Daphnia are tiny crustaceans that may be collected using a plankton net or purchased from biological supply houses. In the alternative, you may start a culture by adding pond water and some dead leaves or hay to a jar or aquarium that is placed in a sunny location. The largest and most often available species, Daphnia magna, reaches a length of 0.25 inches and does best at temperatures of 75°F to 80°F (23.6° to 26.6°C). Most species of daphnia mature within one week, with adult females being capable of producing 100 or so eggs every few days. Daphnia can reproduce without the presence of males. Daphnia can be fed algae tablets and liquid foods sold for filter feeding invertebrates. They do best in aerated aquariums that support a growth of algae. Due to their small size, daphnia will be drawn into the intakes of most filters, so filtration is best achieved using live plants and algae, water changes, and possibly a sponge filter.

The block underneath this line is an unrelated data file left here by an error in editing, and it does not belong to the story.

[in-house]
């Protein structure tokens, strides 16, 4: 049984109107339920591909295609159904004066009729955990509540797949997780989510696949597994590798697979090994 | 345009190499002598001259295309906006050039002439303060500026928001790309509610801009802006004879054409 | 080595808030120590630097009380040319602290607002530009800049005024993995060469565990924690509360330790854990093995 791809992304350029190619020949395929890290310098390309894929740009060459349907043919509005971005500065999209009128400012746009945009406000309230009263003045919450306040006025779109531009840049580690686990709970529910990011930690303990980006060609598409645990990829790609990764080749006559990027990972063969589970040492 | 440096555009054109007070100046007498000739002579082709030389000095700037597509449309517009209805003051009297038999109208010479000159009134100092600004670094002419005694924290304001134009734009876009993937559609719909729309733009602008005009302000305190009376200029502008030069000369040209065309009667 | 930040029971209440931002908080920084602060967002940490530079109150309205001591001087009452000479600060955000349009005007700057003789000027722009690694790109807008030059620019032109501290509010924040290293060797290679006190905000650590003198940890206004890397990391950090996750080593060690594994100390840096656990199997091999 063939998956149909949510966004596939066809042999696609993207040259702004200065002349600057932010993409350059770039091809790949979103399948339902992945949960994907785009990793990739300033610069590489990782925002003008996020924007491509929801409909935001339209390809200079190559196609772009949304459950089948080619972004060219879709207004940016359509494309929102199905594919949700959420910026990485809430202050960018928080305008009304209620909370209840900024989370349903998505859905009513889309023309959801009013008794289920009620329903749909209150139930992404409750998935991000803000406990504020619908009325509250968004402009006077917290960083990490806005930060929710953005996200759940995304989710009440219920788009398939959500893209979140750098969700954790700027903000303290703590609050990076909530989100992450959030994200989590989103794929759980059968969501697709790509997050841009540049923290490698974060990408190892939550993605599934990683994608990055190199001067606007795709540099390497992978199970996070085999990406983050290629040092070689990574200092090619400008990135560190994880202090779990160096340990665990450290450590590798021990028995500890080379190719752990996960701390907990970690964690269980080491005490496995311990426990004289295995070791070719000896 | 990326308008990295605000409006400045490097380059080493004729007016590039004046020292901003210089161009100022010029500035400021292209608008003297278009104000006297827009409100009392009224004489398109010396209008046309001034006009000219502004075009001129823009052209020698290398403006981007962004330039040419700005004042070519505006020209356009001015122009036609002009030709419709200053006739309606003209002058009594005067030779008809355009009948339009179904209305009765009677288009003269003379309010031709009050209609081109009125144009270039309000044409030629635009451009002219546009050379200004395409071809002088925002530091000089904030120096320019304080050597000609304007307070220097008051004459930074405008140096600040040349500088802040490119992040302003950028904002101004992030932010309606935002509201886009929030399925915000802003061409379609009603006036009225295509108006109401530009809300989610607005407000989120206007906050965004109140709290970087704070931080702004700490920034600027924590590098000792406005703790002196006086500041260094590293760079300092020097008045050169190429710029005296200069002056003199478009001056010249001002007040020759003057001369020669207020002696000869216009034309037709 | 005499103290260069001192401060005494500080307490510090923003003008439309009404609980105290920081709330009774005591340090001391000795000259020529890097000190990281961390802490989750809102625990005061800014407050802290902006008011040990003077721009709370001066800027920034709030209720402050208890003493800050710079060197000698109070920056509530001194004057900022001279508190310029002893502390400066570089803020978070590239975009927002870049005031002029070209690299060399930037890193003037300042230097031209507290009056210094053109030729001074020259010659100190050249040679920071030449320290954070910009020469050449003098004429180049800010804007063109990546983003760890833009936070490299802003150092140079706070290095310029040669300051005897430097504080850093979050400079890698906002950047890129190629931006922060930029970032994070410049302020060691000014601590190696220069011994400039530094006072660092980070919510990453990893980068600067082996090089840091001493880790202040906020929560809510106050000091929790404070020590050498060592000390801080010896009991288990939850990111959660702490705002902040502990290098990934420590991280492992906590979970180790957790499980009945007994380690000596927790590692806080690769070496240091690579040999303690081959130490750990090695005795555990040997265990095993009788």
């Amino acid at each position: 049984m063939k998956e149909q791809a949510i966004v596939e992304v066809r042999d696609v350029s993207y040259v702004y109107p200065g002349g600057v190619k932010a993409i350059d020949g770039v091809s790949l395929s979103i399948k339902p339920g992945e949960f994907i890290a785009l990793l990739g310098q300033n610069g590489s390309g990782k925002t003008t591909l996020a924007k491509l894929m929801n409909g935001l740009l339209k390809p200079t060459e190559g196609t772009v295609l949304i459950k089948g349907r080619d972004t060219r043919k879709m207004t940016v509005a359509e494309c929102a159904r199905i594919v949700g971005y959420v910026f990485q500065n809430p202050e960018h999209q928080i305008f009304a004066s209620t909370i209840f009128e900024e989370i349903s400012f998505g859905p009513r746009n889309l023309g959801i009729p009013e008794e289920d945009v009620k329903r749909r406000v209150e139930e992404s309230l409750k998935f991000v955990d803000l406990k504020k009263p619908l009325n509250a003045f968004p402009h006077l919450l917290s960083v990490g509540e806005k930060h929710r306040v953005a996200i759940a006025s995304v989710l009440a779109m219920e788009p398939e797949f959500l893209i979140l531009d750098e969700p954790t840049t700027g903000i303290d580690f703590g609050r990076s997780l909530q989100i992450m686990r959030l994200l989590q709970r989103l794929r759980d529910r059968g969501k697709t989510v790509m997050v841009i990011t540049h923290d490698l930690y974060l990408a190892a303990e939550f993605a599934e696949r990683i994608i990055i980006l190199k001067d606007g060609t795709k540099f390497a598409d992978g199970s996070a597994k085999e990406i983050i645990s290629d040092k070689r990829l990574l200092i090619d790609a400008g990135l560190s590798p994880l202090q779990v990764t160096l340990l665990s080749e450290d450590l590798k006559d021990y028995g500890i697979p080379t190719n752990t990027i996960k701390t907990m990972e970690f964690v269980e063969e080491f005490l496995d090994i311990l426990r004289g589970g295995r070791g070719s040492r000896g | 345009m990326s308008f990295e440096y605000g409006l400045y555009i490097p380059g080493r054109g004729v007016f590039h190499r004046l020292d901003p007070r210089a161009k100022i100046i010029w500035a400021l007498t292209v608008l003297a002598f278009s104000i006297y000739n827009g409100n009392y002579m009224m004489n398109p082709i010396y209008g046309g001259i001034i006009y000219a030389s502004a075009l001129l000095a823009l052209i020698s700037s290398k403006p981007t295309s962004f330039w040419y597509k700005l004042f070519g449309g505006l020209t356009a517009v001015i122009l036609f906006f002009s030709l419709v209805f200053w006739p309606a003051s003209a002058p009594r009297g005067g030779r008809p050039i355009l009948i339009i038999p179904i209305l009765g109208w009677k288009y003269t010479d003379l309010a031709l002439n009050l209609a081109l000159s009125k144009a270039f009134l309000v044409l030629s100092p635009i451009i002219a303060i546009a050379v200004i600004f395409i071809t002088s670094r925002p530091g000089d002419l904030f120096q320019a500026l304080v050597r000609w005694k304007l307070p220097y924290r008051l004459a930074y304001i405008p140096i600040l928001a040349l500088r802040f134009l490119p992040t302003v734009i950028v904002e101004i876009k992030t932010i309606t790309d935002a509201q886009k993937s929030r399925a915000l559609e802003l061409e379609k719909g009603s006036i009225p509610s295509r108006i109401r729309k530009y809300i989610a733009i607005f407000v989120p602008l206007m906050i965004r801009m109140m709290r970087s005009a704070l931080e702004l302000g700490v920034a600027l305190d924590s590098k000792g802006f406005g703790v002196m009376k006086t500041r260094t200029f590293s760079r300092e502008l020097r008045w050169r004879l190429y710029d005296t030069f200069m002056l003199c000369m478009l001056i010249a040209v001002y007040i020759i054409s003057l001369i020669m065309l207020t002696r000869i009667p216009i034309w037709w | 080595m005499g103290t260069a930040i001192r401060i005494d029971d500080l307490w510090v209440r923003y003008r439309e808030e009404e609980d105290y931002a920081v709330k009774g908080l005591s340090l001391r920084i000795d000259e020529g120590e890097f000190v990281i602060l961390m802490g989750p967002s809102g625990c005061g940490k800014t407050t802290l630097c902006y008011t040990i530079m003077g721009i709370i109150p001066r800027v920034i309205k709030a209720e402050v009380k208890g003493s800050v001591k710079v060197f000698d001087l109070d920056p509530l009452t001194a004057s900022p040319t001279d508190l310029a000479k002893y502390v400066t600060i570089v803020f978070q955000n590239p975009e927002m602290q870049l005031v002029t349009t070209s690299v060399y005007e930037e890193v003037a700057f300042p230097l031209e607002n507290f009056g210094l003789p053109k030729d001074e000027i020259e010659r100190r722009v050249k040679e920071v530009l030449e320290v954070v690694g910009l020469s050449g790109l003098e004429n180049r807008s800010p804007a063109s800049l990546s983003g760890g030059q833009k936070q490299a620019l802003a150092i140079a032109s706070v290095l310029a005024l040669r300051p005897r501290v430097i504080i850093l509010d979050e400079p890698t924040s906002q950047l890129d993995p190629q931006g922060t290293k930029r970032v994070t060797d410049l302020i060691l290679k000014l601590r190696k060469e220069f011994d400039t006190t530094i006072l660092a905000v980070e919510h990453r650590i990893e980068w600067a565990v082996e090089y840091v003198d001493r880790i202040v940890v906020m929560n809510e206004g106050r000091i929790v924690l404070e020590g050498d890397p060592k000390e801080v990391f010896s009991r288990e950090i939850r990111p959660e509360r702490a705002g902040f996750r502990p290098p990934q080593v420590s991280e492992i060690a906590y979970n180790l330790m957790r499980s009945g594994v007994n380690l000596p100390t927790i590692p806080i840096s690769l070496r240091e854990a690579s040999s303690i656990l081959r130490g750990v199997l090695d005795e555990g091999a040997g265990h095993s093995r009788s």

If you use pond water and bottom debris to establish your daphnia colony, check for the presence of the larvae of dragonflies and other predatory insects, and for pests such as fish lice.